If you look at the galvanic table of metals, gold is way up near the top, stainless steel is below it. Stainless steel can be "passivated" to bring it closer to Gold, but passivation is a layer only a few atoms thick, one scratch and it will rust. The body has water and salt, condictive, just add two different metals and you get a battery, and one of them will corrode. Braces are "temporary" and removable for cleaning.
The Chinese put melamine in their infant formula to save money, I wouldn't use them as an example of healthy frugality. Every Russian I have ever met had a mouth full of gold crowns, so I'm not sure about that information.
If you want inexpensive but safe go ceramic(zirconium). Not galvanically active, nontoxic, easy to machine. The amount of gold in a crown is just a few grams, you couldn't fit an ounce in your mouth if you got all your teeth capped. Better to save money somewhere else and stay healthy.
j-allen, that's an interesting idea. However, I wonder about the bio-compatibility of some of the alloys you mention, Also, newer alloys have been created specifically for making these dental devices, for example, BEGO's Wirconium: http://begousa.com/Wironium_FAQ.wss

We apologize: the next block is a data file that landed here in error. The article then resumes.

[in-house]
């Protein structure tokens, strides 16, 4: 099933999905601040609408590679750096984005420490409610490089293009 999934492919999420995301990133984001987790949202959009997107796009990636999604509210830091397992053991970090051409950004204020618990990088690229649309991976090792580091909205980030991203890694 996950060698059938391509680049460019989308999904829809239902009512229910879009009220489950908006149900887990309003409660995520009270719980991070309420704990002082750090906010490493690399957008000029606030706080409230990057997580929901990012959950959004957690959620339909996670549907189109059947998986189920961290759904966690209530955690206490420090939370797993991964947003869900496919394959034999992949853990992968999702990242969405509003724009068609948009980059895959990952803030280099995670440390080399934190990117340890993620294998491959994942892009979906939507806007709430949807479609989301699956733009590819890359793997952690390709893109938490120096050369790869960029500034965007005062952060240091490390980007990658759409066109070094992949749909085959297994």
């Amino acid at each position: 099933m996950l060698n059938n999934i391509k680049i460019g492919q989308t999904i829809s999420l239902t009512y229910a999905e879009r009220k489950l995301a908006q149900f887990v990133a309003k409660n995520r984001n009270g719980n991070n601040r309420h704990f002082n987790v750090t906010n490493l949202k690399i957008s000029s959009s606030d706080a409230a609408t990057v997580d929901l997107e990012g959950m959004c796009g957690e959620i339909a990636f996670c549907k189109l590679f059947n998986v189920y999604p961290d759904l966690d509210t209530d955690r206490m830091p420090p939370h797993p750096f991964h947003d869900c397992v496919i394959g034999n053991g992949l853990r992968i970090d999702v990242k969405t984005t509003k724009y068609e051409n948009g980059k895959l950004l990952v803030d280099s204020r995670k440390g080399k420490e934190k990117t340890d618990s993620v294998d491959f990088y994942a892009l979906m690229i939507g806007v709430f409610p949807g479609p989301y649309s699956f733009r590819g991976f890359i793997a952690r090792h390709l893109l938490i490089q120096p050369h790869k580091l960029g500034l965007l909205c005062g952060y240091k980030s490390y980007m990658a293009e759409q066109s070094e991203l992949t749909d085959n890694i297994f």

The article says that in a fully digital operation, impressions are no longer needed. I assume that the patient's mouth would be 3D scanned, correct? If so, what type of 3D scanner would be used for that?
Great question! I was wondering the same thing. Seems like that could be a greater cost than the "printing". Maybe that's why all of the analysts are bearish and assess Stratasys as a Sell right now? I wish someone had the answer to this question.
Stratasys didn't give any details on the 3D scanning software used. But a dental lab I spoke to that makes single-piece crowns and bridges, not models, using a different vendor's 3D printers mentioned to me that those printers talk to STL files, apparently a standard file format in 3D printing now, at least for dental applications.